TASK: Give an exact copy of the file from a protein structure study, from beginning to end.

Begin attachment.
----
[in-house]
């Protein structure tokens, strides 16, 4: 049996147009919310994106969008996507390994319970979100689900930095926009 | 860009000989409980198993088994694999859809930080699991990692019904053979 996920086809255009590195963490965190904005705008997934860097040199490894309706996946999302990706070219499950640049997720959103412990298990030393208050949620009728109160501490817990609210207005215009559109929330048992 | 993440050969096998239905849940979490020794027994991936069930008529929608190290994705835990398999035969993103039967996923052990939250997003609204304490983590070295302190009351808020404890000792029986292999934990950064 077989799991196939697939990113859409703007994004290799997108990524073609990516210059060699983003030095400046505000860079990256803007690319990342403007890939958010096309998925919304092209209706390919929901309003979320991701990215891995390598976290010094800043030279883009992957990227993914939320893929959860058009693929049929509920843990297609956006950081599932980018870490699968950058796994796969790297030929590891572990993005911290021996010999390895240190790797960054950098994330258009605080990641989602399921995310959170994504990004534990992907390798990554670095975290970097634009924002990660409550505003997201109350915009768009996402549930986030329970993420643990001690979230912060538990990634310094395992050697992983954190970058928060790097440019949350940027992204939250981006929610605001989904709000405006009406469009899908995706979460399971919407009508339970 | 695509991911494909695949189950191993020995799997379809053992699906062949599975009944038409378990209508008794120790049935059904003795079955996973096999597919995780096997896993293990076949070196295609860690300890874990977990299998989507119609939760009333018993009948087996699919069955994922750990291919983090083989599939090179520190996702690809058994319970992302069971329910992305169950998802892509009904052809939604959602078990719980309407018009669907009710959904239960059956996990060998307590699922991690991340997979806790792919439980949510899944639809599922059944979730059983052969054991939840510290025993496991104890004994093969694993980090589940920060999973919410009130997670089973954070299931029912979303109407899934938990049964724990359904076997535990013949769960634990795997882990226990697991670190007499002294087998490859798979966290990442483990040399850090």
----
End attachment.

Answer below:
[in-house]
């Protein structure tokens, strides 16, 4: 049996147009919310994106969008996507390994319970979100689900930095926009 | 860009000989409980198993088994694999859809930080699991990692019904053979 996920086809255009590195963490965190904005705008997934860097040199490894309706996946999302990706070219499950640049997720959103412990298990030393208050949620009728109160501490817990609210207005215009559109929330048992 | 993440050969096998239905849940979490020794027994991936069930008529929608190290994705835990398999035969993103039967996923052990939250997003609204304490983590070295302190009351808020404890000792029986292999934990950064 077989799991196939697939990113859409703007994004290799997108990524073609990516210059060699983003030095400046505000860079990256803007690319990342403007890939958010096309998925919304092209209706390919929901309003979320991701990215891995390598976290010094800043030279883009992957990227993914939320893929959860058009693929049929509920843990297609956006950081599932980018870490699968950058796994796969790297030929590891572990993005911290021996010999390895240190790797960054950098994330258009605080990641989602399921995310959170994504990004534990992907390798990554670095975290970097634009924002990660409550505003997201109350915009768009996402549930986030329970993420643990001690979230912060538990990634310094395992050697992983954190970058928060790097440019949350940027992204939250981006929610605001989904709000405006009406469009899908995706979460399971919407009508339970 | 695509991911494909695949189950191993020995799997379809053992699906062949599975009944038409378990209508008794120790049935059904003795079955996973096999597919995780096997896993293990076949070196295609860690300890874990977990299998989507119609939760009333018993009948087996699919069955994922750990291919983090083989599939090179520190996702690809058994319970992302069971329910992305169950998802892509009904052809939604959602078990719980309407018009669907009710959904239960059956996990060998307590699922991690991340997979806790792919439980949510899944639809599922059944979730059983052969054991939840510290025993496991104890004994093969694993980090589940920060999973919410009130997670089973954070299931029912979303109407899934938990049964724990359904076997535990013949769960634990795997882990226990697991670190007499002294087998490859798979966290990442483990040399850090």